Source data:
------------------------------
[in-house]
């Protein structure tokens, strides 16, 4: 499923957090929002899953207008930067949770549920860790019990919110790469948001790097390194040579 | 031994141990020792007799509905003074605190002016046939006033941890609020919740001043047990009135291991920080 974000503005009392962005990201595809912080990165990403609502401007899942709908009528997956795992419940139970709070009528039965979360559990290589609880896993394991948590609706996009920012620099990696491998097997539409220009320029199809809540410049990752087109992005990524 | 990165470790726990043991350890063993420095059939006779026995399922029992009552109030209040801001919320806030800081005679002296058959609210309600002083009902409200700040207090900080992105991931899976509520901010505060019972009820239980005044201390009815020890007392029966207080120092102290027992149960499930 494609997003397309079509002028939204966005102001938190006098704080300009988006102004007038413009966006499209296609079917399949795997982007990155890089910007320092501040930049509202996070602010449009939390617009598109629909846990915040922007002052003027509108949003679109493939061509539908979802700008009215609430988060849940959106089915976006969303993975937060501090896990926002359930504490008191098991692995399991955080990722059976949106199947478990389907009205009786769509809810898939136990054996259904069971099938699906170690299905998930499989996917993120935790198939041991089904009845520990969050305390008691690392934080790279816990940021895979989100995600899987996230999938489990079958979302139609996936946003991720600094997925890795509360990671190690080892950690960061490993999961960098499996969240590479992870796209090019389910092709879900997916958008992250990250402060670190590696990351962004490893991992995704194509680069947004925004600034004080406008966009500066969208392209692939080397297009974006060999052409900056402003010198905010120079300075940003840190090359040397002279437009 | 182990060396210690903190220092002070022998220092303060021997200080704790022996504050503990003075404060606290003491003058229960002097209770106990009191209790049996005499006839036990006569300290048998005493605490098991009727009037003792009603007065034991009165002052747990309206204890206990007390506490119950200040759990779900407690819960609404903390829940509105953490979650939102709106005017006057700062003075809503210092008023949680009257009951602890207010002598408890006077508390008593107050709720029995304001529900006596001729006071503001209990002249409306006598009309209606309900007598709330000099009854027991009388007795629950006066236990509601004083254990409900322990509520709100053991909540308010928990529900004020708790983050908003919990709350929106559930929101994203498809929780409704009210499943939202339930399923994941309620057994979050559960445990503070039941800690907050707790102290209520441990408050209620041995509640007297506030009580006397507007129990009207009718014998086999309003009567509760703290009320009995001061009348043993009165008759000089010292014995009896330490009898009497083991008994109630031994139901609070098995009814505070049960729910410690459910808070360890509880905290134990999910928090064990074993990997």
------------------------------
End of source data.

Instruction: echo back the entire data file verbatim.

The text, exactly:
[in-house]
């Protein structure tokens, strides 16, 4: 499923957090929002899953207008930067949770549920860790019990919110790469948001790097390194040579 | 031994141990020792007799509905003074605190002016046939006033941890609020919740001043047990009135291991920080 974000503005009392962005990201595809912080990165990403609502401007899942709908009528997956795992419940139970709070009528039965979360559990290589609880896993394991948590609706996009920012620099990696491998097997539409220009320029199809809540410049990752087109992005990524 | 990165470790726990043991350890063993420095059939006779026995399922029992009552109030209040801001919320806030800081005679002296058959609210309600002083009902409200700040207090900080992105991931899976509520901010505060019972009820239980005044201390009815020890007392029966207080120092102290027992149960499930 494609997003397309079509002028939204966005102001938190006098704080300009988006102004007038413009966006499209296609079917399949795997982007990155890089910007320092501040930049509202996070602010449009939390617009598109629909846990915040922007002052003027509108949003679109493939061509539908979802700008009215609430988060849940959106089915976006969303993975937060501090896990926002359930504490008191098991692995399991955080990722059976949106199947478990389907009205009786769509809810898939136990054996259904069971099938699906170690299905998930499989996917993120935790198939041991089904009845520990969050305390008691690392934080790279816990940021895979989100995600899987996230999938489990079958979302139609996936946003991720600094997925890795509360990671190690080892950690960061490993999961960098499996969240590479992870796209090019389910092709879900997916958008992250990250402060670190590696990351962004490893991992995704194509680069947004925004600034004080406008966009500066969208392209692939080397297009974006060999052409900056402003010198905010120079300075940003840190090359040397002279437009 | 182990060396210690903190220092002070022998220092303060021997200080704790022996504050503990003075404060606290003491003058229960002097209770106990009191209790049996005499006839036990006569300290048998005493605490098991009727009037003792009603007065034991009165002052747990309206204890206990007390506490119950200040759990779900407690819960609404903390829940509105953490979650939102709106005017006057700062003075809503210092008023949680009257009951602890207010002598408890006077508390008593107050709720029995304001529900006596001729006071503001209990002249409306006598009309209606309900007598709330000099009854027991009388007795629950006066236990509601004083254990409900322990509520709100053991909540308010928990529900004020708790983050908003919990709350929106559930929101994203498809929780409704009210499943939202339930399923994941309620057994979050559960445990503070039941800690907050707790102290209520441990408050209620041995509640007297506030009580006397507007129990009207009718014998086999309003009567509760703290009320009995001061009348043993009165008759000089010292014995009896330490009898009497083991008994109630031994139901609070098995009814505070049960729910410690459910808070360890509880905290134990999910928090064990074993990997």